December 26th is known as St. Stephen’s Day. Stephen first appears in Acts 6 when he was chosen as a deacon. The apostles were finding it difficult to minster to the needs in the growing church. They felt it best to focus on teaching and preaching, but the practical needs of caring for the poor had to be carried out. So they looked for men of character who could help with administration and “they chose Stephen, a man full of faith and of the Holy Spirit.” (Acts 6:8)
What a great description: “full of faith and of the Holy Spirit.” It obviously poured out of Stephen and he did his ministry well. Stephen soon found himself in difficulty with the local religious authorities – not because he was doing anything wrong, but because he was seen as a serious and growing threat to their misguided control over the people.
The religious leaders of the day “could not withstand the wisdom and the Spirit with which he spoke.” (Acts 6:10) So, they accused him of blasphemy against the Holy Spirit, who was actually the source of Stephen’s power and wisdom. He was arrested and brought before the Sanhedrin where more false accusations were made. Stephen remained calm and clearly declared God’s message. For his actions, he became the church’s first martyr, stoned to death for his witness.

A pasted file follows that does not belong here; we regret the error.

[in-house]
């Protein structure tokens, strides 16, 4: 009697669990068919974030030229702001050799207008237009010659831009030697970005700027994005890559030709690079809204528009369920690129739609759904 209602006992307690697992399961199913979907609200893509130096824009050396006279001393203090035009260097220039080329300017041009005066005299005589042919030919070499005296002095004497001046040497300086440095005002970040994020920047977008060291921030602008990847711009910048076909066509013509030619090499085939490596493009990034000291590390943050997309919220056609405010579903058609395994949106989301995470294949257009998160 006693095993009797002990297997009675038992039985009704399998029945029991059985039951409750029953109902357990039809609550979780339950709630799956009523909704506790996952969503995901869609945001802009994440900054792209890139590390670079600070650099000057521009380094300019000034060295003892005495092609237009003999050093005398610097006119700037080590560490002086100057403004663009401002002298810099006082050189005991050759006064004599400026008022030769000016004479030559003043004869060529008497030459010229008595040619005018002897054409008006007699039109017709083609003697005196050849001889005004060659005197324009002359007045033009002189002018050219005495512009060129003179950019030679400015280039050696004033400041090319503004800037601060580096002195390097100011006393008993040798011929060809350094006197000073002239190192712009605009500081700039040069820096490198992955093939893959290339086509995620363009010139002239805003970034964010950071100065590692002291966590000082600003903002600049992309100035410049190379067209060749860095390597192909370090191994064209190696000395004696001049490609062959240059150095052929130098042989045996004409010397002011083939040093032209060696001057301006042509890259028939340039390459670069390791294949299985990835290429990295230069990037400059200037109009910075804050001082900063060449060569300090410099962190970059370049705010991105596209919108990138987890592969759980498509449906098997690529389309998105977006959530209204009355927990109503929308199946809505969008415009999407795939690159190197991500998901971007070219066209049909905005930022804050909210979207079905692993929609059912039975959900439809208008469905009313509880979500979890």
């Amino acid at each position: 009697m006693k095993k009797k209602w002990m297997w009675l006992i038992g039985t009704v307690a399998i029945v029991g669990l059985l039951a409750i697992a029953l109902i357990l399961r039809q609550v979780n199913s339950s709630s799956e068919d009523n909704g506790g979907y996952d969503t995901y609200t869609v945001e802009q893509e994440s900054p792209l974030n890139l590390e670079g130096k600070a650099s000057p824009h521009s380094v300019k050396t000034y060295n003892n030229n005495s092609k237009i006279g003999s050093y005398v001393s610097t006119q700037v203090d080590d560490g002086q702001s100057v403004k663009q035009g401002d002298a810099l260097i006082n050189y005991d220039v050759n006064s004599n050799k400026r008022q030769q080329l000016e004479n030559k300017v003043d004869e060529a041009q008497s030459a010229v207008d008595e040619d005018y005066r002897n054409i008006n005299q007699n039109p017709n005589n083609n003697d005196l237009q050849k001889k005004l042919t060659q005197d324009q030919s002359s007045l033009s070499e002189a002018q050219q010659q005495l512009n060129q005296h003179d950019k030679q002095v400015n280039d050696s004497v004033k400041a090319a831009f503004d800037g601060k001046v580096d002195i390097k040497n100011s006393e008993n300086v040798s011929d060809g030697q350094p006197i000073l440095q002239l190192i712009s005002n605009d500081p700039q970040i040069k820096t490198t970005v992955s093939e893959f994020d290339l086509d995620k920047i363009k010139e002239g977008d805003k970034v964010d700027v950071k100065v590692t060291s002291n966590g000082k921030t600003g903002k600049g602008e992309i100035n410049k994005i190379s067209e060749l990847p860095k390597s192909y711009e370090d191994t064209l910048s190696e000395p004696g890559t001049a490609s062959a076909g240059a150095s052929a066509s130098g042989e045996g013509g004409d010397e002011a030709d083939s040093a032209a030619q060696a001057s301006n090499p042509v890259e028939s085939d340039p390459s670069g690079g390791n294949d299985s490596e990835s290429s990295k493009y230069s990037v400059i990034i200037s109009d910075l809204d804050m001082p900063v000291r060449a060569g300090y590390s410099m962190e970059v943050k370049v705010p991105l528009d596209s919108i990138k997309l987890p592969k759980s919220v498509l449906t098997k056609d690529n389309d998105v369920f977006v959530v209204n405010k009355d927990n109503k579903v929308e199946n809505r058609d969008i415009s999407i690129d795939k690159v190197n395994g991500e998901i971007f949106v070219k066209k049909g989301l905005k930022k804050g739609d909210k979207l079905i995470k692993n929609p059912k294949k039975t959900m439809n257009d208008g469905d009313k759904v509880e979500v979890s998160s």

The church has chosen to remember him for his living acts of kindness and charity rather than for his heroic death. It was what he did with this life that made a difference. Stephen’s ministry was caring for others, giving to widows and orphans and helping the sick. Many acts of charity and service have been done over the years in Stephen’s name. Even people like Good King Wenceslas took notice of who Stephen was and followed his example.
It’s good we celebrate St. Stephen’s Day right after Christmas. After we have eaten too much food, spent too much on gifts and wasted too much time on doing nothing, our focus needs to shift towards others. What can we do to minister to the needs of those around us? What can we give to others who have less? How can we make it a part of our Holy Spirit lifestyle to share with those in need?
The last line of the carol “Good King Wenceslas” says:
Therefore, Christian men, be sure
Wealth or rank possessing
Ye who now will bless the poor
Shall yourselves find blessing
That’s a good word for today.